CONTROVERSIAL changes to planning procedure in South Gloucestershire have come under fire, with opposing councillors claiming the move undermines local democracy.

Proposals being put forward by South Gloucestershire Council’s Conservative cabinet to next week’s AGM will see the two development committees be replaced by one that will represent the whole authority, with no more meetings in Thornbury, reducing the number of councillors involved in decision making by around 30 per cent.

In next May’s election, South Gloucestershire ward boundaries will be changing, with the number of councillors being reduced from 70 to 61.

Opposition leaders in the Liberal Democrat and Labour groups have attacked the plans, claiming that councillors no longer have the ability to request site inspections for their wards or have the right to refer contentious planning decisions to council meetings, and that residents could no longer attend site inspections.

Council leader Cllr Matthew Riddle responded by branding the criticisms “cheap, hypocritical, and opportunistic” adding that the planning system was “a relic from a by-gone era, looking very similar to when the council was formed in 1996.

Incoming South Gloucestershire Lib Dem, Cllr Claire Young, said: “This is a body blow to local residents’ rights to stand up to unsuitable planning applications in their communities.

“Planning rules mean the deck is already heavily stacked in favour of powerful developers and now the Conservatives are tying the hands of local councillors and residents even more.”

Cllr Dave Hockey, the group’s lead member of South Gloucestershire’s development control committee that met in Thornbury, added that the meetings allow residents in the west of South Gloucestershire to more easily attend, and by “insisting all meetings take place at Kingswood”, the Conservatives were “putting an extra barrier in the way of local residents who wish to speak on planning applications”.

“The Conservatives claim to be in favour of localism, but these changes suggest otherwise.”

Labour group leader Cllr Pat Rooney said they were “particularly angry” that the opposition parties had not been consulted on the change.

“This is a further example of the culture of concealment at South Gloucestershire Council,” she said. “It signals the growing contempt that the ruling Tories have for the other political parties.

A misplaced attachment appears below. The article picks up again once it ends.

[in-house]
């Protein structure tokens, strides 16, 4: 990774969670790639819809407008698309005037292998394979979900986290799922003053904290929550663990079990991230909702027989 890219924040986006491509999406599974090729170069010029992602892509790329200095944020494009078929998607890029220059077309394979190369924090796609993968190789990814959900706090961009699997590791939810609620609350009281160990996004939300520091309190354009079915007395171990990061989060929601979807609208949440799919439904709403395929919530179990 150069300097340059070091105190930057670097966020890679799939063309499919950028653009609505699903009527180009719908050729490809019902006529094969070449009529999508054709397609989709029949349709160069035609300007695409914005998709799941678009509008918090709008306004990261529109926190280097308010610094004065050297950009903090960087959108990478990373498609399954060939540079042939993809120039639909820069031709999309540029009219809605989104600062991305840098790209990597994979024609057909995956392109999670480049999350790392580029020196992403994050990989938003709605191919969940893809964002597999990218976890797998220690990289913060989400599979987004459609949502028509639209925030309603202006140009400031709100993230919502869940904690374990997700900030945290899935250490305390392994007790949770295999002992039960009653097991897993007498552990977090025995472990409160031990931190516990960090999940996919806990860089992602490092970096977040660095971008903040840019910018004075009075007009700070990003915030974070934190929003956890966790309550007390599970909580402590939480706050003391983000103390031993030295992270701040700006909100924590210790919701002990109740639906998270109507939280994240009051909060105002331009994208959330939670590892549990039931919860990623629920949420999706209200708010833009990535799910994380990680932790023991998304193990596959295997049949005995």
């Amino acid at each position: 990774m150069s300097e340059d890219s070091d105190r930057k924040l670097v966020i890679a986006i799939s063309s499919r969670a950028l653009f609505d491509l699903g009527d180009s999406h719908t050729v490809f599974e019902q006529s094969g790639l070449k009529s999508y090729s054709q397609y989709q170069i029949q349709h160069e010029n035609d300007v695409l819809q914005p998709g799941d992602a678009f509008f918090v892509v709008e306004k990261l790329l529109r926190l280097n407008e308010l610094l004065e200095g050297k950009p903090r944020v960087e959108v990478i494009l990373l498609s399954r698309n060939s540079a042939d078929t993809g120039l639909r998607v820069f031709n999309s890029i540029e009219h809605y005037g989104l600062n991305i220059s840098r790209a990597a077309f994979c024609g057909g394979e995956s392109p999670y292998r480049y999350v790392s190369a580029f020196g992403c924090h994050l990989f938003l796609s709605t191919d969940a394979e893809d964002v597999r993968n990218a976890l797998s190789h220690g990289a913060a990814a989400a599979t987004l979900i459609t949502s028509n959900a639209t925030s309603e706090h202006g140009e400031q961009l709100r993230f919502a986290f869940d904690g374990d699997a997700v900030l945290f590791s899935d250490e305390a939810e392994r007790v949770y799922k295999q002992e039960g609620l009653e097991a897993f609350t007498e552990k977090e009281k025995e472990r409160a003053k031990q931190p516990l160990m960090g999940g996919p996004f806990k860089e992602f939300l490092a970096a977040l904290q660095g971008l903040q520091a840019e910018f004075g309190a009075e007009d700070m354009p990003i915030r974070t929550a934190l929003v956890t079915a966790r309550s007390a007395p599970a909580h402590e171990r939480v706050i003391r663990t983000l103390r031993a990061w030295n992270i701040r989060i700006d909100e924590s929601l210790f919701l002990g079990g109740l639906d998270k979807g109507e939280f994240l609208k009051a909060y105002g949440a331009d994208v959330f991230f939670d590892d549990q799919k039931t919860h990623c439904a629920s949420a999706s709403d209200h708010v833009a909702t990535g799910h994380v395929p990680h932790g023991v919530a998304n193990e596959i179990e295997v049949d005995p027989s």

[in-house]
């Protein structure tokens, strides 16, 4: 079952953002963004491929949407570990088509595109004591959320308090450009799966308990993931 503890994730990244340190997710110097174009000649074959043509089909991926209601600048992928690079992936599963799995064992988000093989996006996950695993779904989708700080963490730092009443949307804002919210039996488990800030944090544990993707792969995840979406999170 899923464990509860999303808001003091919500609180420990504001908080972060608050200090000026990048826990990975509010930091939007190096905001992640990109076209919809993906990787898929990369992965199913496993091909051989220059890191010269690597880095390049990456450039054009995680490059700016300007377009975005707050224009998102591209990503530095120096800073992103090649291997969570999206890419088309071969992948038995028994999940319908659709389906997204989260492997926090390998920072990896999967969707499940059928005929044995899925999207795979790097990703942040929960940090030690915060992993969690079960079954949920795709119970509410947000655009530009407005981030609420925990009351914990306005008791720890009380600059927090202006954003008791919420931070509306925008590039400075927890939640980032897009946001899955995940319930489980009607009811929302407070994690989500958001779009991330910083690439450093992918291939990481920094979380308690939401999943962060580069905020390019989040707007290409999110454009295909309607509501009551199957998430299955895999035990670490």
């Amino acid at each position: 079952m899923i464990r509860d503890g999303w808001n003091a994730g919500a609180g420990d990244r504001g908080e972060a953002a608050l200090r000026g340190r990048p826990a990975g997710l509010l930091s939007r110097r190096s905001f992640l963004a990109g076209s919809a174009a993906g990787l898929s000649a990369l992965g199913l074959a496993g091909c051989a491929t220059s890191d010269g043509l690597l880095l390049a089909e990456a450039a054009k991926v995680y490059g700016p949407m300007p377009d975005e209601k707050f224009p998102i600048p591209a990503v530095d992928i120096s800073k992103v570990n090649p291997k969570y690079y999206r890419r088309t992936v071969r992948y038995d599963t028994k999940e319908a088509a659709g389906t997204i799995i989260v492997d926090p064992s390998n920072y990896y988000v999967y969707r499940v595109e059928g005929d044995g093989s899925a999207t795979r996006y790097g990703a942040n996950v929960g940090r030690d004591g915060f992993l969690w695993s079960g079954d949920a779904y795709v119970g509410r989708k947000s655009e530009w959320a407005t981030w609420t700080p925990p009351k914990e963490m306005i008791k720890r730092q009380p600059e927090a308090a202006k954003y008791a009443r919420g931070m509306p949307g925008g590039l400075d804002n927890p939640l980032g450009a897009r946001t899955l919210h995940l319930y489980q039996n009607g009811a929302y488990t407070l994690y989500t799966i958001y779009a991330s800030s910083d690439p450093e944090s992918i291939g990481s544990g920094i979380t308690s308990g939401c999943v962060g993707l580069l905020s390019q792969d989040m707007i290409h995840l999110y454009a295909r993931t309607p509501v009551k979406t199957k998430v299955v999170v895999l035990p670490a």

“I would have been perfectly happy to enter a discussion about reforming our planning processes and can understand some of the arguments for it, but the Tories did not see fit to ask us.

“And to add insult to injury, the report falsely claims that the proposals have been developed in consultation with the political group leaders. This is simply not true.

“South Gloucestershire used to pride itself on the mature and constructive way in which it conducted its politics.

“Sadly, finding out about such a fundamental change without warning shows that the Conservatives have turned their backs on that culture and have replaced it with one of secrecy and arrogance.”

The Conservative group responded to the claims by saying that the new system would help ensure the council can defend decision making, saying “it is no good refusing planning permission for applications which are going to be overturned on appeal, with costs awarded against the council for unreasonable behaviour”.

In the last year alone almost £966,000 has been spent by the council fighting appeals and paying out costs.

Council leader Cllr Matthew Riddle said: “We have spent an eye-watering amount of taxpayers’ money fighting planning appeals. This is money better spent looking after our vulnerable, tackling antisocial behaviour, or filling potholes, as many of our residents would agree.

“We have an outdated system and we are proposing much needed change to bring more fairness and better decision making into the planning system, as well as finding a way to avoid this enormous financial cost.

“Many of my colleagues’ criticisms have been cheap, hypocritical and opportunistic – similar systems operate now in Labour controlled-Bristol and operated in B&NES under Liberal Democrat control, and nobody from South Gloucestershire ever decried these as undemocratic. I am gravely disappointed if they can’t think of better ways to spend a million pounds serving the community.”